Joe Clarke wants a Price on Carbon

Joe Clarke was the keynote speaker at a symposium sponsored by the University of Waterloo entitled “Communicating Sustainability in a Polarized World.”

Clarke observed that Canadians will have difficulty understanding how others see the world during this period of continuing change.  Canadians must be prepared to resolve differences that are profound and deep.  Canadian policy should attempt to reach a middle ground, recognizing that accommodation will come at a cost, and require compromises that will be painful.

Clarke appealed for limits on the exploitation of Canada’s natural resources, an approach that may entail limits to our growth.  The very idea of limits challenges long held assumptions about Canada.  Canada has been seen as a country that could not “wear out. “

Many Canadians now are concerned about Canada’s treatment of Aboriginal peoples. The concerns of others are directed at the political power of First Nations. Clark does not regard this political power as a risk for our future.  Aboriginal values are more important than Aboriginal power as these values may be a way to a shared future.

When it comes to climate change, Canada, like the United States, is a polarized country.  Yet Canadians have always sought consensus.   There are important questions to be answered as Canadians attempt to reach this consensus.  Why should Canadians be so adamantly committed to opposing positions? Can we identify the best mechanisms for overcoming these differences?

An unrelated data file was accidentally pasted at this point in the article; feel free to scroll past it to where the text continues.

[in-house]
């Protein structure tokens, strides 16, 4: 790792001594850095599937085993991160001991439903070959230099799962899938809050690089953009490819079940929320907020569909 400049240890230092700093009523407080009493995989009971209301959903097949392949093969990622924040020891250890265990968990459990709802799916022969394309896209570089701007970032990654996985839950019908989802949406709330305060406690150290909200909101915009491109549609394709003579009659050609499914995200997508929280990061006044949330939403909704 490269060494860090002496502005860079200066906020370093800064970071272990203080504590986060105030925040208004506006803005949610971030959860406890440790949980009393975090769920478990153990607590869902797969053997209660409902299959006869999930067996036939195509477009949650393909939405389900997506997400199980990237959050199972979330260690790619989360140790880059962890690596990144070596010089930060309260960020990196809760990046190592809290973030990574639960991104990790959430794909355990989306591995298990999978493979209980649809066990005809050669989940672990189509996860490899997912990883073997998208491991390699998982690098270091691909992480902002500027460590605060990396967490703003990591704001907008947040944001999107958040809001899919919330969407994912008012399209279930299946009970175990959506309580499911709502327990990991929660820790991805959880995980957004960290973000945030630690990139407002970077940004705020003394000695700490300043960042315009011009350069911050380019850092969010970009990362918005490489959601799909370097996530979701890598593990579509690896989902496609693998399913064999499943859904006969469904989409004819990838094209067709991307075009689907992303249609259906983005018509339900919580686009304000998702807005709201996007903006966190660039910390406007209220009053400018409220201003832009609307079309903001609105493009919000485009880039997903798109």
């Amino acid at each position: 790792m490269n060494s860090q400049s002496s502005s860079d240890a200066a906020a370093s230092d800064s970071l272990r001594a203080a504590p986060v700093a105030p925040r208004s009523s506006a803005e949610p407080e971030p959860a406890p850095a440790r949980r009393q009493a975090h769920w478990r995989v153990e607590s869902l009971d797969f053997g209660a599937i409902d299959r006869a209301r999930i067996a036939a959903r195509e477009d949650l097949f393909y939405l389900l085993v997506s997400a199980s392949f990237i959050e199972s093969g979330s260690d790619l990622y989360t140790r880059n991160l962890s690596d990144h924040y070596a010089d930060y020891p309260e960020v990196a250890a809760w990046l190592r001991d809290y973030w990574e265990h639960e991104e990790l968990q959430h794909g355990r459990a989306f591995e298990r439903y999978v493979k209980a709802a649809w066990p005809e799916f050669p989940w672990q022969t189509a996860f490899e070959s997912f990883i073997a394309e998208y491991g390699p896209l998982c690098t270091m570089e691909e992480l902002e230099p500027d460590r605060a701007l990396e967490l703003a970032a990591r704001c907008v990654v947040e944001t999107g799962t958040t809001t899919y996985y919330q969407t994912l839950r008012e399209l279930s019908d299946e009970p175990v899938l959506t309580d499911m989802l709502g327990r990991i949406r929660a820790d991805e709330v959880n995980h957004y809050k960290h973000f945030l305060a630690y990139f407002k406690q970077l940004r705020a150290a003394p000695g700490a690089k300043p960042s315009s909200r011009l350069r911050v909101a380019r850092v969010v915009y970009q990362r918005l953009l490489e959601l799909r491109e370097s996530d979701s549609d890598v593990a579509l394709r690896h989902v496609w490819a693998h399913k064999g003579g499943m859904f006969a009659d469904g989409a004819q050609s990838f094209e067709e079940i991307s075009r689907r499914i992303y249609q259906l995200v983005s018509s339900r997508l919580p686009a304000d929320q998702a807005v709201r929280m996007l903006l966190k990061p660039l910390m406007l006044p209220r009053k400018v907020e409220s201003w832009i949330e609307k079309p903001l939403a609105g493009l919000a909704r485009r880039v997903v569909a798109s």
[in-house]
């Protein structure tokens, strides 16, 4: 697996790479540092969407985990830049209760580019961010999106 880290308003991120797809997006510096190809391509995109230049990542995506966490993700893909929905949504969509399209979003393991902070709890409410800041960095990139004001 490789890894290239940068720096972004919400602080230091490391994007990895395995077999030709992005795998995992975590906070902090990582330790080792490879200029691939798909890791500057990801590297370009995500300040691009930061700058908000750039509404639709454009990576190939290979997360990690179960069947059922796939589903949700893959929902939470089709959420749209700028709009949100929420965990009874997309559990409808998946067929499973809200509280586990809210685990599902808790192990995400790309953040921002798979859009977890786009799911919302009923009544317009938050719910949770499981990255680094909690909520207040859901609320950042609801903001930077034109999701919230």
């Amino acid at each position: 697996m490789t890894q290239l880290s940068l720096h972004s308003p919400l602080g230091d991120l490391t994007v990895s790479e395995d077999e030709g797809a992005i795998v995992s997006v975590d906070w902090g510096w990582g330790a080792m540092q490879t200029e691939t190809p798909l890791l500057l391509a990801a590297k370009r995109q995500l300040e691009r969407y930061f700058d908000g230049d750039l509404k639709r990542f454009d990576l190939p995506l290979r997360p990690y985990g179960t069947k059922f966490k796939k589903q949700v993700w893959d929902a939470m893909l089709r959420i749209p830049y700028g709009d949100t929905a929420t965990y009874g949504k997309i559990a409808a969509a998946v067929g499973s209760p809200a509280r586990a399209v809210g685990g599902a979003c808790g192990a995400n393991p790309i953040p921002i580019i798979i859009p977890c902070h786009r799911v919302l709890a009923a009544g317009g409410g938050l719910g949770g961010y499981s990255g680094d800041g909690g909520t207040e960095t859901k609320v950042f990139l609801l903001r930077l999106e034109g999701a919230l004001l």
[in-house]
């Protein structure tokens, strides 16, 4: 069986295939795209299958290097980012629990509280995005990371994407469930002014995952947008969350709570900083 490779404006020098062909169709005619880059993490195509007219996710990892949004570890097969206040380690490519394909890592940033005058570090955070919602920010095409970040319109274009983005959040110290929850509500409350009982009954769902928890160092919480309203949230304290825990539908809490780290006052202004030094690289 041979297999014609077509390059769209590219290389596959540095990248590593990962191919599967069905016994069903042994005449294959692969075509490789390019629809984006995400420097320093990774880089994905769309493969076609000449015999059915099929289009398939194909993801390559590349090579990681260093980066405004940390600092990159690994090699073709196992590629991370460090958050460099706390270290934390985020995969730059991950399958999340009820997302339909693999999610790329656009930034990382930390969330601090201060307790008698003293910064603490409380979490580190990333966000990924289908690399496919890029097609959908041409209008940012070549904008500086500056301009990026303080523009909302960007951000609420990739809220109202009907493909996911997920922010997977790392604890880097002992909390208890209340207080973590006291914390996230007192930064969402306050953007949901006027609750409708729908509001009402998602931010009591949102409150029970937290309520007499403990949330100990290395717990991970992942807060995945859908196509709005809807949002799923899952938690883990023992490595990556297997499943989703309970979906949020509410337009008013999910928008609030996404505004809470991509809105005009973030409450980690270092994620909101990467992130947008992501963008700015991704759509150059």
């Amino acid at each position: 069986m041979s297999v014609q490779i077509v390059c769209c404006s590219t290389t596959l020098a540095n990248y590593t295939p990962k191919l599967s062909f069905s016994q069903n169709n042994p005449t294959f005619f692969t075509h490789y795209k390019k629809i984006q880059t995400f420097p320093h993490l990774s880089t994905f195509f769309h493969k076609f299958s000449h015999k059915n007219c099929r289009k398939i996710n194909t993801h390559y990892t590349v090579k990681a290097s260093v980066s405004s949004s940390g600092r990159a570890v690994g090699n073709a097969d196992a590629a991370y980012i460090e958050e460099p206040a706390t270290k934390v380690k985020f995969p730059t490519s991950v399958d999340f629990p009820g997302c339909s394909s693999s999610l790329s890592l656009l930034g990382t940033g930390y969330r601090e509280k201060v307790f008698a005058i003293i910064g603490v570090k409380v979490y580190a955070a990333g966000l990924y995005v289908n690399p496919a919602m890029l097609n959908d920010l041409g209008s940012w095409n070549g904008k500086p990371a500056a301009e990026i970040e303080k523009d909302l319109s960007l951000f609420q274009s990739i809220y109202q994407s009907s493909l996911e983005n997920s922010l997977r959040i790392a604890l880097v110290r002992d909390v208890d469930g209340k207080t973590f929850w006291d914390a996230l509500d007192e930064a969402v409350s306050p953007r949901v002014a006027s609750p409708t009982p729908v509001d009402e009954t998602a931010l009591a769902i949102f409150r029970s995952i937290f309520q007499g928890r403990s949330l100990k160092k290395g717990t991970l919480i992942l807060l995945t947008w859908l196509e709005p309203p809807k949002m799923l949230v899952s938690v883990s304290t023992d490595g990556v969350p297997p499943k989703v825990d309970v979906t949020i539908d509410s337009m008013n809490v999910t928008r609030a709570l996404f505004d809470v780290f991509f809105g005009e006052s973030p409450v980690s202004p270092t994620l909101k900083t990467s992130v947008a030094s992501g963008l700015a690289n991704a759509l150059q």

Currently there is no single institution in Canada with sufficient legitimacy to lead the way to a consensus on sustainability.   We need to establish such an institution, for which the model could well be the recently abolished National Round Table on the Environment and the Economy.

As regards Climate Change, Clarke accepts that there can be no dispute about the basic facts.  Canada must approach the subject recognizing that steps to limit climate change can also be an opportunity.  If not, Canada will be at a future disadvantage.

Clarke recognized that there is a need to “put a price on carbon”, a subject that is “the third rail” of Canadian politics.  He does not regard the defeat of Stephane Dion and the Liberal Party in the 2008 Election as a once-and-for-all rebuff of the legislation that would be necessary.

Presently most of the world regards Canada as an outlier, reluctant to engage with others on an international scale.  Canada must make a reasonably serious commitment to its” international connections” if it is to influence international measures that will affect us.

He concluded his remarks by warning that there will be serious consequences for Canada if we don’t start to act now.

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